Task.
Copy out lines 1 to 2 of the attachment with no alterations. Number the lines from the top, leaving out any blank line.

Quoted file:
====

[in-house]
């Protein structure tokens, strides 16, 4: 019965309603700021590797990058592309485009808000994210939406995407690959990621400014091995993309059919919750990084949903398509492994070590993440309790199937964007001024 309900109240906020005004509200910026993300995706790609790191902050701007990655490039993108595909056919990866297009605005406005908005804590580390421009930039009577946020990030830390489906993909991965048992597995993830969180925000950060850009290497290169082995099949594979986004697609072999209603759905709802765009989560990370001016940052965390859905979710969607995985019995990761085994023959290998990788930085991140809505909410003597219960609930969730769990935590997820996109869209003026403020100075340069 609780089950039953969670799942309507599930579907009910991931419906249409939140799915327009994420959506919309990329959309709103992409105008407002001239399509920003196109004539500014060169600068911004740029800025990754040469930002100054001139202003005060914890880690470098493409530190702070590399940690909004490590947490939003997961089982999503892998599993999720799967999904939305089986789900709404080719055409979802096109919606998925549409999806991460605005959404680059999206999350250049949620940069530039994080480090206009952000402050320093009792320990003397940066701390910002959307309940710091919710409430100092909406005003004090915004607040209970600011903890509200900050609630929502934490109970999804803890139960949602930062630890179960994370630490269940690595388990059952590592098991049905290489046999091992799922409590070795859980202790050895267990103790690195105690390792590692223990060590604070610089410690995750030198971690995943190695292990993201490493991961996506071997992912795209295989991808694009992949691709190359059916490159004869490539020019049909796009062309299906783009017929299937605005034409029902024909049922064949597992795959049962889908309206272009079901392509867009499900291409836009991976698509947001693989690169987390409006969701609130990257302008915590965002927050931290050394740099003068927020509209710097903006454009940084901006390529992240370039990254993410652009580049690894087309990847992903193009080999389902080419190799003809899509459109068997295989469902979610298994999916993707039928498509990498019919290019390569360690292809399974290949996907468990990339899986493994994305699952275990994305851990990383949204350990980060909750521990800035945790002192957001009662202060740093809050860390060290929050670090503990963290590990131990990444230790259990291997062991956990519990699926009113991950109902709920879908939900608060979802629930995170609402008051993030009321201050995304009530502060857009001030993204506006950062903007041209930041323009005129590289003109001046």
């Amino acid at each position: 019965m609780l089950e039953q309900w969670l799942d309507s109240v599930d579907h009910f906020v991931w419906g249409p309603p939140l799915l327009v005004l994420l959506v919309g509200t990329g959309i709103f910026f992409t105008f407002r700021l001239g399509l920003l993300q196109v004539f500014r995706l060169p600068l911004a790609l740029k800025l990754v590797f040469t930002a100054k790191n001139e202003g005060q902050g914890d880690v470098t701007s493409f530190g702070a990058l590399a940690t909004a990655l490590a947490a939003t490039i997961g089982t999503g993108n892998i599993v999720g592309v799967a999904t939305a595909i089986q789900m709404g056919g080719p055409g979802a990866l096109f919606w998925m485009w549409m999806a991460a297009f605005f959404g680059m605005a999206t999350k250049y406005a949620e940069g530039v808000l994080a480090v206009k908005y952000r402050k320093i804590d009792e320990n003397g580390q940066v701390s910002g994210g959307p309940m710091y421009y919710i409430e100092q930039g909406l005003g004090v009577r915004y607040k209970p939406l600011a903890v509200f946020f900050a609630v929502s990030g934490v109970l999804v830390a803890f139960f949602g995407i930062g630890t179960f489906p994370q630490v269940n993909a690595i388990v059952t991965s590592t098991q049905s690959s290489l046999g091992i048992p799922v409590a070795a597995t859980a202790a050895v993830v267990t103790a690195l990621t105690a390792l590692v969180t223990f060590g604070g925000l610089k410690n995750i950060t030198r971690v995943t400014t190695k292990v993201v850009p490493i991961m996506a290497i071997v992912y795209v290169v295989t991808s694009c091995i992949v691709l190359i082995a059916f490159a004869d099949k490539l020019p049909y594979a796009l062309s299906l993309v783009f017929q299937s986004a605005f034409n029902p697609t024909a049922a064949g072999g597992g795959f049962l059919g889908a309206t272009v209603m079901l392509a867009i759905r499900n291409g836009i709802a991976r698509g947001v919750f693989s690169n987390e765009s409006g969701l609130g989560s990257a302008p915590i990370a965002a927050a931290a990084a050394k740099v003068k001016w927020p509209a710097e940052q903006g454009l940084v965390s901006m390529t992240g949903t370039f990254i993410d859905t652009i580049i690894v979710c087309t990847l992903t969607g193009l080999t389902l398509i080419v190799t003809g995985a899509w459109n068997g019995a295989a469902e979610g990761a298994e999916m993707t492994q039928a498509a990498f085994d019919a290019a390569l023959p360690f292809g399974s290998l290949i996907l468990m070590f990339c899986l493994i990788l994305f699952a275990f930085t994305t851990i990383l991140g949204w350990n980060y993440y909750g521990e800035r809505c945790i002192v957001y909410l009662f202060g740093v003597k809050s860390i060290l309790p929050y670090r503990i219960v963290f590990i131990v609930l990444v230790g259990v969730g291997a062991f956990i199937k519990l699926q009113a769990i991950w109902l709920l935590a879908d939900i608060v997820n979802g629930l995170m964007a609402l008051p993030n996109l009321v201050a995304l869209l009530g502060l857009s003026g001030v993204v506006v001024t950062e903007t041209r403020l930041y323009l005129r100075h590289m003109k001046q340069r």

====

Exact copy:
[in-house]
């Protein structure tokens, strides 16, 4: 019965309603700021590797990058592309485009808000994210939406995407690959990621400014091995993309059919919750990084949903398509492994070590993440309790199937964007001024 309900109240906020005004509200910026993300995706790609790191902050701007990655490039993108595909056919990866297009605005406005908005804590580390421009930039009577946020990030830390489906993909991965048992597995993830969180925000950060850009290497290169082995099949594979986004697609072999209603759905709802765009989560990370001016940052965390859905979710969607995985019995990761085994023959290998990788930085991140809505909410003597219960609930969730769990935590997820996109869209003026403020100075340069 609780089950039953969670799942309507599930579907009910991931419906249409939140799915327009994420959506919309990329959309709103992409105008407002001239399509920003196109004539500014060169600068911004740029800025990754040469930002100054001139202003005060914890880690470098493409530190702070590399940690909004490590947490939003997961089982999503892998599993999720799967999904939305089986789900709404080719055409979802096109919606998925549409999806991460605005959404680059999206999350250049949620940069530039994080480090206009952000402050320093009792320990003397940066701390910002959307309940710091919710409430100092909406005003004090915004607040209970600011903890509200900050609630929502934490109970999804803890139960949602930062630890179960994370630490269940690595388990059952590592098991049905290489046999091992799922409590070795859980202790050895267990103790690195105690390792590692223990060590604070610089410690995750030198971690995943190695292990993201490493991961996506071997992912795209295989991808694009992949691709190359059916490159004869490539020019049909796009062309299906783009017929299937605005034409029902024909049922064949597992795959049962889908309206272009079901392509867009499900291409836009991976698509947001693989690169987390409006969701609130990257302008915590965002927050931290050394740099003068927020509209710097903006454009940084901006390529992240370039990254993410652009580049690894087309990847992903193009080999389902080419190799003809899509459109068997295989469902979610298994999916993707039928498509990498019919290019390569360690292809399974290949996907468990990339899986493994994305699952275990994305851990990383949204350990980060909750521990800035945790002192957001009662202060740093809050860390060290929050670090503990963290590990131990990444230790259990291997062991956990519990699926009113991950109902709920879908939900608060979802629930995170609402008051993030009321201050995304009530502060857009001030993204506006950062903007041209930041323009005129590289003109001046």